The DSO Yo-Yo Effect. Or: How to ensure sustainable Working Capital improvements?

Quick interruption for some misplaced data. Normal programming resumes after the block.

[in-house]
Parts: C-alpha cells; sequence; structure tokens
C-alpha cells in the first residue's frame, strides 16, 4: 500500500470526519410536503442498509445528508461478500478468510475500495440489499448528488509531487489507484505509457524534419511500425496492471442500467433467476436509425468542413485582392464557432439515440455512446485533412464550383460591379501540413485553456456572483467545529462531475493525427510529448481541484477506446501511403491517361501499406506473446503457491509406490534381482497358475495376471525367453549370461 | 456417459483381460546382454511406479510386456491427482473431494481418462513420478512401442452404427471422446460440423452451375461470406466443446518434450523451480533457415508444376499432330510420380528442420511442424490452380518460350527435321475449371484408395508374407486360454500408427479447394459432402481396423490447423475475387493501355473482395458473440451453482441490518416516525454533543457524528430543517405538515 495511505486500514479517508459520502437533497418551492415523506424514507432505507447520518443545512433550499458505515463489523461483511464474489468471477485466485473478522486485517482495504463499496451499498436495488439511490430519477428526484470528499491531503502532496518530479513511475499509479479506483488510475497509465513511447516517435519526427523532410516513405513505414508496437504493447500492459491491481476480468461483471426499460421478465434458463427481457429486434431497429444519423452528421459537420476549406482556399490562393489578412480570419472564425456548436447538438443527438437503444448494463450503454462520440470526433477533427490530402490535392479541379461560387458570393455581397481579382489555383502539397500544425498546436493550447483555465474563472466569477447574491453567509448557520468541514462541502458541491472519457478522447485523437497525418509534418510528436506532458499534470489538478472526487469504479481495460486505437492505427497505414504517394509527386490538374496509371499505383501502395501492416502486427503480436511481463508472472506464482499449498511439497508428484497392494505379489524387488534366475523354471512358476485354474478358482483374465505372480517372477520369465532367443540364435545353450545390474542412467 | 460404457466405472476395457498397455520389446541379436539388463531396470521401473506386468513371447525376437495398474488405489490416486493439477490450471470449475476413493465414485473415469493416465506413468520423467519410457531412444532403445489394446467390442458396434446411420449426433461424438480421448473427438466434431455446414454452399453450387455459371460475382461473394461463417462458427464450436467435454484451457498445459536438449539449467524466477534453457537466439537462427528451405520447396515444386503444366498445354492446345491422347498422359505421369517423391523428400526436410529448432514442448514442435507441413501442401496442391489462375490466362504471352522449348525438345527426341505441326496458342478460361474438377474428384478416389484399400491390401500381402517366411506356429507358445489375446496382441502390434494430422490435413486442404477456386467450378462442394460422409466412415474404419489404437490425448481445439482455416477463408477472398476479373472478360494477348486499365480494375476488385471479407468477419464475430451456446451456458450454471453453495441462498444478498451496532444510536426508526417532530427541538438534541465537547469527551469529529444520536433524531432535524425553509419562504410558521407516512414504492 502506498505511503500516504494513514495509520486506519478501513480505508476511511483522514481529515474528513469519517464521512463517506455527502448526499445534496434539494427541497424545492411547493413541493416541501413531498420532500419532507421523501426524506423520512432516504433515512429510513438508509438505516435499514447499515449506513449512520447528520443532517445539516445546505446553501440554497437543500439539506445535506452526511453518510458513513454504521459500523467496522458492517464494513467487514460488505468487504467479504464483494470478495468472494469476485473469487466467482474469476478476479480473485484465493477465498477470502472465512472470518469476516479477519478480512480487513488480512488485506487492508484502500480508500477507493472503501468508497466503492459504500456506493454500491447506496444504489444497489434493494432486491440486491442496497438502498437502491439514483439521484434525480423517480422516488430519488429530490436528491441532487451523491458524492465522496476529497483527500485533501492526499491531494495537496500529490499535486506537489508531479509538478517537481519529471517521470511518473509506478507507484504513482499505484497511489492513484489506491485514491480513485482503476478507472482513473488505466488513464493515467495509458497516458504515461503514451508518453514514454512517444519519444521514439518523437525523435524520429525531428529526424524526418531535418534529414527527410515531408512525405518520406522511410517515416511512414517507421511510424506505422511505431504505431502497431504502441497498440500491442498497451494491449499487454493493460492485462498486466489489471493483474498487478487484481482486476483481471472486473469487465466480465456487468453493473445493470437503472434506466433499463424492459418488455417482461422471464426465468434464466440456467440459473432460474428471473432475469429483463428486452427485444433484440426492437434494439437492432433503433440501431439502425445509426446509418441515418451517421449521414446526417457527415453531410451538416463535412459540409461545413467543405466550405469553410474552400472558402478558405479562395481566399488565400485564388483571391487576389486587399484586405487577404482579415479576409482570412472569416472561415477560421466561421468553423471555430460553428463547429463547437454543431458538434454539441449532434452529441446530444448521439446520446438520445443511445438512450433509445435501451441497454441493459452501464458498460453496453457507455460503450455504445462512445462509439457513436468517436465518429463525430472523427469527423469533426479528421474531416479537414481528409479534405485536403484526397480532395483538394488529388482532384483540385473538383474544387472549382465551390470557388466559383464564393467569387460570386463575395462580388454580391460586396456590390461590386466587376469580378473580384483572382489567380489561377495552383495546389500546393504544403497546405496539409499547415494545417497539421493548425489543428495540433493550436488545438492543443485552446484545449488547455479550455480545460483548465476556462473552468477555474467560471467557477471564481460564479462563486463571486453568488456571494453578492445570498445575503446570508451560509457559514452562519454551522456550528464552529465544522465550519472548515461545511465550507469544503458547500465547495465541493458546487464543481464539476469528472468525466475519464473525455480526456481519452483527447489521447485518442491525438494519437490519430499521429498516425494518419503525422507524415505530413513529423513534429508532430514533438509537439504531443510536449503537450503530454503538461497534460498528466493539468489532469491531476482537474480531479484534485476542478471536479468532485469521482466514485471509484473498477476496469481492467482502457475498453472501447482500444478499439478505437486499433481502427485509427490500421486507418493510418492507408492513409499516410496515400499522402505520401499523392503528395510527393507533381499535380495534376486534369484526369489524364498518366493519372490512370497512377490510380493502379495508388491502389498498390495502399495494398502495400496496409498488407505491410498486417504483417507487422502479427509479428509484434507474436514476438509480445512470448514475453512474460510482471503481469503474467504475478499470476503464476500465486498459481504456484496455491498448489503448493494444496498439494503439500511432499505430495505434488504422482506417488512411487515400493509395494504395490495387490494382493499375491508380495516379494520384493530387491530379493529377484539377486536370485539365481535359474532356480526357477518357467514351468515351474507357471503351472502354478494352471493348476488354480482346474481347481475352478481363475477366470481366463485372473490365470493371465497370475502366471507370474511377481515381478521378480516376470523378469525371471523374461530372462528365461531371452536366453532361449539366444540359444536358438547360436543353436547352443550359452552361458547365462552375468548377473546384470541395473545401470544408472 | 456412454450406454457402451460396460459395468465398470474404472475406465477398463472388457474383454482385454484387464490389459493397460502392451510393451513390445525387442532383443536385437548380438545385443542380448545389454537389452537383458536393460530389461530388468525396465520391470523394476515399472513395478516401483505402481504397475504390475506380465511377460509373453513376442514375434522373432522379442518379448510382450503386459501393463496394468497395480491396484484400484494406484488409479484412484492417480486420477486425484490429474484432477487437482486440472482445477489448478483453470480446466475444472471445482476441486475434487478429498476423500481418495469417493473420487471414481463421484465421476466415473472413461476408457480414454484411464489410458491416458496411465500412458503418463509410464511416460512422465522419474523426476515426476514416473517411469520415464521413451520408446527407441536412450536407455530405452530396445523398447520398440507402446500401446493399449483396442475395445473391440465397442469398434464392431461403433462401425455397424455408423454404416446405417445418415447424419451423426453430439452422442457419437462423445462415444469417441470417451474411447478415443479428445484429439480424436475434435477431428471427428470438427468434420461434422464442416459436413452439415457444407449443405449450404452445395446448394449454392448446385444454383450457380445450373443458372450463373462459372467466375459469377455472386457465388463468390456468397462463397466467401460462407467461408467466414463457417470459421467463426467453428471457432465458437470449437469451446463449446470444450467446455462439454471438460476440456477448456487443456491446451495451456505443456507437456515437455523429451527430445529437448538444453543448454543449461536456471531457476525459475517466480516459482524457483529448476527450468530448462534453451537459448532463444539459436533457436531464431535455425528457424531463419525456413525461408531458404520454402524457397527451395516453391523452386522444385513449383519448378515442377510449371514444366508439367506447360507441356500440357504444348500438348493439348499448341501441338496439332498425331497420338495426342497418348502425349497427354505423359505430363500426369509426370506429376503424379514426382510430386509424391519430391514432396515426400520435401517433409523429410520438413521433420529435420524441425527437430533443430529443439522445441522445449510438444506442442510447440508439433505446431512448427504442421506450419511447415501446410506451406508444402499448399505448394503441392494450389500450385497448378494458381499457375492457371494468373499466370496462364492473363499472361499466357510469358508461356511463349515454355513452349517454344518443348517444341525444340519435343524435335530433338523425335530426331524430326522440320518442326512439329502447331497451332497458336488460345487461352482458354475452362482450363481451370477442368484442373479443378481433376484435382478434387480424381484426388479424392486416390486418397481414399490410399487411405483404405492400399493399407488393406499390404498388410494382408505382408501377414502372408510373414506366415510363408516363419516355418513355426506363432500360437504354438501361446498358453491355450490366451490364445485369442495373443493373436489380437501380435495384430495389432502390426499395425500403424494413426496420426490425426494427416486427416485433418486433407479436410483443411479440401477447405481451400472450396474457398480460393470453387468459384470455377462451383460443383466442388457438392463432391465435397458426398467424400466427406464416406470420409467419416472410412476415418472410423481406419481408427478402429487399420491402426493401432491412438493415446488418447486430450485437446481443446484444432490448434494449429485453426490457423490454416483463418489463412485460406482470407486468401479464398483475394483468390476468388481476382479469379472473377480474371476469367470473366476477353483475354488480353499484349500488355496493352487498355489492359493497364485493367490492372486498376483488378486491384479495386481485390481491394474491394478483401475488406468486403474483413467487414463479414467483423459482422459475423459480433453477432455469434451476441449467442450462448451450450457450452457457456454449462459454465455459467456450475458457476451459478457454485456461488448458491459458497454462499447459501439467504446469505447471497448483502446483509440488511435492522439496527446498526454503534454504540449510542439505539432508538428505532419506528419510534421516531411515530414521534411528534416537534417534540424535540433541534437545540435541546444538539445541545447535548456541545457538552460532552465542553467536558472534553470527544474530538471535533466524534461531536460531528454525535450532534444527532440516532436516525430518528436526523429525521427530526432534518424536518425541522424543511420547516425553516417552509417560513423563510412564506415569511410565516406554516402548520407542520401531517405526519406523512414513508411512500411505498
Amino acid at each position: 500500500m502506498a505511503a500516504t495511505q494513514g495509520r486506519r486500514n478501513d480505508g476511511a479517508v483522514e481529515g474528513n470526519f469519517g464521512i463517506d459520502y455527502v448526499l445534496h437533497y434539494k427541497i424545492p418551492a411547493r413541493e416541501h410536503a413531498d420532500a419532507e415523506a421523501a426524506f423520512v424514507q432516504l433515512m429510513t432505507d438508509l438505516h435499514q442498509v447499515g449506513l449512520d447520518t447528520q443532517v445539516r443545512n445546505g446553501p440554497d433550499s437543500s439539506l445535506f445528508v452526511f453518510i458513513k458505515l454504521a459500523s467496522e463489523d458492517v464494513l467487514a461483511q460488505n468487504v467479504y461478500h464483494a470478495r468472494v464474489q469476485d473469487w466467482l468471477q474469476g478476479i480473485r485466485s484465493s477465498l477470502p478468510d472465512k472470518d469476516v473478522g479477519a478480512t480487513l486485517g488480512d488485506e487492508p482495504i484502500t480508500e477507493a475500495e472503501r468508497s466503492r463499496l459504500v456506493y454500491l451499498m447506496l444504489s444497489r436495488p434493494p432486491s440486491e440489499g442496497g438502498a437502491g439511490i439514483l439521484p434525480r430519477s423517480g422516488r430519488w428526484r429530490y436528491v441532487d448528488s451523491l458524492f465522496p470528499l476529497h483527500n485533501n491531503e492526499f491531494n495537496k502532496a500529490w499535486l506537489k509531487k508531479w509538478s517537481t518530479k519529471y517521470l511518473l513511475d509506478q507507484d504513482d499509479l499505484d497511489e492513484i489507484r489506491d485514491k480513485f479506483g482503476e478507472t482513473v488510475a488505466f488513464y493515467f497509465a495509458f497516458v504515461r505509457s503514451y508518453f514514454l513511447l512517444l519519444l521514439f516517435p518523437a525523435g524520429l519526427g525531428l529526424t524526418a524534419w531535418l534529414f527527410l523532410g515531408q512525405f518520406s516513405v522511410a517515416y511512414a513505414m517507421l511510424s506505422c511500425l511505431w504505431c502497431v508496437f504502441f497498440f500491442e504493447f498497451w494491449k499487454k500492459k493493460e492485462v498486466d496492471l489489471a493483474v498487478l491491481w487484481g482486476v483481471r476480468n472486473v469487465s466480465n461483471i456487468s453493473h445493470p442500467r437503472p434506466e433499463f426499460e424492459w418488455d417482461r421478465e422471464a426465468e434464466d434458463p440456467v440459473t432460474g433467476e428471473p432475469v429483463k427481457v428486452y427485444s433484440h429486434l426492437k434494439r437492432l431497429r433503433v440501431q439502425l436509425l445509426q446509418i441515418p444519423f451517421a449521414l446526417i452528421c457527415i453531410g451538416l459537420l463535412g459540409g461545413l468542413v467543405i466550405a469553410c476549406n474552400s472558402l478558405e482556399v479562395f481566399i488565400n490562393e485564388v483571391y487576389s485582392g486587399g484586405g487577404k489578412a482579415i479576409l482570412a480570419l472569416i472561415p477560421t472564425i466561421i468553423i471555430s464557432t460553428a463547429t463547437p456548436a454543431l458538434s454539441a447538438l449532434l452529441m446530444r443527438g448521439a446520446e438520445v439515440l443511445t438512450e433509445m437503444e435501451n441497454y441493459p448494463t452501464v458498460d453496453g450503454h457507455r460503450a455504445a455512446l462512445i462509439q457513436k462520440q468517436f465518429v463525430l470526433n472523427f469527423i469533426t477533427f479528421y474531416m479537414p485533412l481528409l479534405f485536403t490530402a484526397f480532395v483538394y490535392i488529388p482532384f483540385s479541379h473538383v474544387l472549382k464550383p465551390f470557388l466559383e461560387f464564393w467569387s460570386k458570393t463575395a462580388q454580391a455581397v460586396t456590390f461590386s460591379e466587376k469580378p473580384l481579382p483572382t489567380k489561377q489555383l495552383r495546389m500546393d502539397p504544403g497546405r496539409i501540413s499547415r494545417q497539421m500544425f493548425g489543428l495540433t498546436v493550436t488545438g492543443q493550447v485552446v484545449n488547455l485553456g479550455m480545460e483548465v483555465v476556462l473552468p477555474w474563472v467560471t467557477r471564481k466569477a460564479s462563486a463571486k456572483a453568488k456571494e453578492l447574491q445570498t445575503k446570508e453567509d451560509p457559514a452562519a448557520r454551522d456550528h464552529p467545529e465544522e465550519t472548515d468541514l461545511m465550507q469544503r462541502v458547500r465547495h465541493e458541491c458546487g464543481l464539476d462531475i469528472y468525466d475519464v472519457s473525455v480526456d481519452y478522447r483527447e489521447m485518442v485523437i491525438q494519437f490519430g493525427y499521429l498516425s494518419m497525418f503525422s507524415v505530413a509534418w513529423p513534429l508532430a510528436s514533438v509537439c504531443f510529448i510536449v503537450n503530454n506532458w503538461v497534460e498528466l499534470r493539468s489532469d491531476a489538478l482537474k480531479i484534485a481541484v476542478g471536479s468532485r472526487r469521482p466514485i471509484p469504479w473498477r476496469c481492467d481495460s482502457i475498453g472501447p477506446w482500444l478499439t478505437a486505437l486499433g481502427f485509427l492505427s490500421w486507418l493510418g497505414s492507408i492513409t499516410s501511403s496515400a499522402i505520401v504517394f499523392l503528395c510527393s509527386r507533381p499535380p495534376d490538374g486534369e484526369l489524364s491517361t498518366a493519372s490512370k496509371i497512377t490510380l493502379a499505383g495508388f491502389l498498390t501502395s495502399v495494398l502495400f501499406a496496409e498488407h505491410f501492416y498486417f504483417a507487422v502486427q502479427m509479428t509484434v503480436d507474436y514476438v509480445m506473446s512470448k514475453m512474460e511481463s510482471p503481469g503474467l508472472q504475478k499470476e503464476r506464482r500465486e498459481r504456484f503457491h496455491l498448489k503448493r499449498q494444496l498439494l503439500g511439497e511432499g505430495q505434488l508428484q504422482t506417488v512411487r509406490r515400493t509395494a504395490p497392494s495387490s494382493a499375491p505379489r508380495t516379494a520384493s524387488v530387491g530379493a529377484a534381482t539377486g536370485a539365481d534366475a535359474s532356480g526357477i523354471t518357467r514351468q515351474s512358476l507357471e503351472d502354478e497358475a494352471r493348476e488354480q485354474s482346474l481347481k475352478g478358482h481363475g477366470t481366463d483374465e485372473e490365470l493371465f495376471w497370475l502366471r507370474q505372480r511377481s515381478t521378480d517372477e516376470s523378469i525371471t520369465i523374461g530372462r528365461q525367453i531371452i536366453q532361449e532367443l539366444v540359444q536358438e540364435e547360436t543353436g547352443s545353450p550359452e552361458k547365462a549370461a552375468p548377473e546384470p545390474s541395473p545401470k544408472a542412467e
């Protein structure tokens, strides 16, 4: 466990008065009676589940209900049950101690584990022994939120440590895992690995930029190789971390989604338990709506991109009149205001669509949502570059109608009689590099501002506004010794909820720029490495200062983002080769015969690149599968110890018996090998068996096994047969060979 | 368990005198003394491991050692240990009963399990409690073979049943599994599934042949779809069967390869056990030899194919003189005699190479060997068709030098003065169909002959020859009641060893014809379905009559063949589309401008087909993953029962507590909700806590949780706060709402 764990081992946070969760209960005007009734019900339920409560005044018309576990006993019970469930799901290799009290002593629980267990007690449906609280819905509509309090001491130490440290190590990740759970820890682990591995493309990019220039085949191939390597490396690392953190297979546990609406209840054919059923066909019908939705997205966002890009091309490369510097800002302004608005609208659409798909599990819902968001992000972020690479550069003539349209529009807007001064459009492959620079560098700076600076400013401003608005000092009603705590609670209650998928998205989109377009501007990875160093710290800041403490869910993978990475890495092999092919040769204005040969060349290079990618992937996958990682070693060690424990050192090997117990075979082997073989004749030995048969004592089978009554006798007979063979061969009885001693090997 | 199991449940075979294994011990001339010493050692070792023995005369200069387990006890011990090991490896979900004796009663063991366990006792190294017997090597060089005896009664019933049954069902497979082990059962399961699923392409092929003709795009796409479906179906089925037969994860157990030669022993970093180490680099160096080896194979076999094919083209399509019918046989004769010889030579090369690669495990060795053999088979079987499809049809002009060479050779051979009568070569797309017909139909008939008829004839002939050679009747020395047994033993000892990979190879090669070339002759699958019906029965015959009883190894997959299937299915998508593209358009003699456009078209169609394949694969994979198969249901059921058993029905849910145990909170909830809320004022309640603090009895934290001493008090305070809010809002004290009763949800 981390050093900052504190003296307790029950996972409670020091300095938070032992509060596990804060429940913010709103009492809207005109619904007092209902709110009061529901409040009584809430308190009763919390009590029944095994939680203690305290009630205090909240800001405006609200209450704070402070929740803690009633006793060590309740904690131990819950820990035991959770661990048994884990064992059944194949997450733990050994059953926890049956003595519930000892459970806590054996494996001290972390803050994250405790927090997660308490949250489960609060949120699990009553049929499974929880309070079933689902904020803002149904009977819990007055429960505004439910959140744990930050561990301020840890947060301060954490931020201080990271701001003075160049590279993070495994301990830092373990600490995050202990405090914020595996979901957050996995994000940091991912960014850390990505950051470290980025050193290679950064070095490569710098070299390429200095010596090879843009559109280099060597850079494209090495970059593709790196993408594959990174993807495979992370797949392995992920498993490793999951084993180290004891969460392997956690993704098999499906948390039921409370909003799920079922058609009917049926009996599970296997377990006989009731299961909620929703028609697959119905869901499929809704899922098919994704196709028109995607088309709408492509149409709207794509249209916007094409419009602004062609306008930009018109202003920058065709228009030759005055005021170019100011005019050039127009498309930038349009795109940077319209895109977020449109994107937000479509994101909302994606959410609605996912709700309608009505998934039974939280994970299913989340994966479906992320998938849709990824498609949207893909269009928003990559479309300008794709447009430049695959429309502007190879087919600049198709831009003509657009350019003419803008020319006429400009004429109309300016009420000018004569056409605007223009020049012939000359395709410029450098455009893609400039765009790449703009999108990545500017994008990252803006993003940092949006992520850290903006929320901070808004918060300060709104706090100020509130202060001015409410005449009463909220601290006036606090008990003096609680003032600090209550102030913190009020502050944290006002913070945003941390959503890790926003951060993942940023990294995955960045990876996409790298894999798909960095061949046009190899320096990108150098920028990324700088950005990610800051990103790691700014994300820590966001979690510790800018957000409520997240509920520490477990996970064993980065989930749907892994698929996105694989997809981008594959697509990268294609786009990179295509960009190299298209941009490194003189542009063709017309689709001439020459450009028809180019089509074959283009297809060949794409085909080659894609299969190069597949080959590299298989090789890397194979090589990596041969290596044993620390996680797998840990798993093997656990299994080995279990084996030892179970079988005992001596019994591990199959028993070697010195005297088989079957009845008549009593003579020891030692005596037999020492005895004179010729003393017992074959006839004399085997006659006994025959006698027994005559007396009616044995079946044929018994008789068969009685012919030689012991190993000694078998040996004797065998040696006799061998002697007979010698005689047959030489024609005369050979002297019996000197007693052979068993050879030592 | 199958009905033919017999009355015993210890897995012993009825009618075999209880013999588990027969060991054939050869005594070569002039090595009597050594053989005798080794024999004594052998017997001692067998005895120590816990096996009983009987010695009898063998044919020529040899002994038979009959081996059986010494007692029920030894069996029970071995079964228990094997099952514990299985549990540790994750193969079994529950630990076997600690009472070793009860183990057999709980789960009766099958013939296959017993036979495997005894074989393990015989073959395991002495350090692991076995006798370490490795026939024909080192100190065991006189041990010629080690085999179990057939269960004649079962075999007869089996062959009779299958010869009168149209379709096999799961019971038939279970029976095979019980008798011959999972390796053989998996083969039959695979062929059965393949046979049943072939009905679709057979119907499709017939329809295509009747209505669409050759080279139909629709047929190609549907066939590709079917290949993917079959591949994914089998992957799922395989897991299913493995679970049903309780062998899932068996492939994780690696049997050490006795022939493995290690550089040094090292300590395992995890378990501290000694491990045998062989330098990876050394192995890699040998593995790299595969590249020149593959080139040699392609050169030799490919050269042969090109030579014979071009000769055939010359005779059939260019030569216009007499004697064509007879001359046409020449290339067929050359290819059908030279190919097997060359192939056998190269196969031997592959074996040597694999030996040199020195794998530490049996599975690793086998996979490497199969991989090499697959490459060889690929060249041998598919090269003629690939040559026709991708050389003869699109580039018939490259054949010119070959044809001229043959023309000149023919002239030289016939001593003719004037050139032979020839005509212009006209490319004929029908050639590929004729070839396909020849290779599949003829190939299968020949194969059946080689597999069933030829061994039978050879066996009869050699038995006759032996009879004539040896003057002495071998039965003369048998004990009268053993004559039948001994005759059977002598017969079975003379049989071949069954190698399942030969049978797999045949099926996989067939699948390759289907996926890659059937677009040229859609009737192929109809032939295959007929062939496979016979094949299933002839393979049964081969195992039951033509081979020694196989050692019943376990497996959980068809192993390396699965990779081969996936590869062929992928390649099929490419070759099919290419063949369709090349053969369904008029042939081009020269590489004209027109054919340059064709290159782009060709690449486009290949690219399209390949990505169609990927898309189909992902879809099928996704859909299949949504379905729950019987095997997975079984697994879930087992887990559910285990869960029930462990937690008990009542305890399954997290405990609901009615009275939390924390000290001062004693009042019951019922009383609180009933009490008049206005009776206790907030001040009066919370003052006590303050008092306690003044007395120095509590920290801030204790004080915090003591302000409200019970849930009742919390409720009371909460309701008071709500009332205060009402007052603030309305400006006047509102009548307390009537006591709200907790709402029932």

Heidelberg (Germany) – Everybody knows the yo-yo effect. (“Yo-yo dieting or yo-yo effect, also known as weight cycling. The term “yo-yo dieting” was coined by Kelly D. Brownell at Yale University, in reference to the cyclical up-down motion of a yo-yo. In this process, the dieter is initially successful in the pursuit of weight loss but is unsuccessful in maintaining the loss long-term and begins to gain the weight back. The dieter then seeks to lose the regained weight, and the cycle begins again.” http://en.wikipedia.org/wiki/Yo-yo_effect.) A similar cyclical effect is pretty common in our efforts to optimize our Days-Sales-Outstanding (DSO). Why is this so? As long as the business doesn’t really suffer the DSO optimization is left more or less to the Finance people only. And as soon as the business really suffers the only measures with short-term effect are the ones Finance can execute (e.g. more rigorous dunning etc). Hence we tend to believe that DSO and Working Capital is a matter of Finance only. This is as far from the truth as it gets. Because most of our working capital is bound by our operations. We have to pay our suppliers (and our employees). We are stocking unsold goods in our inventory. And we are getting paid by our customers for what we ship. Thus only changing our operations would change our cash position sustainably. That’s a no-brainer so far (or?). We have to change our operational processes in order to improve our free cash. As simple as this. But which, how and when? That’s the Gordian knot in our business. Because we, funnily enough, don’t know which process...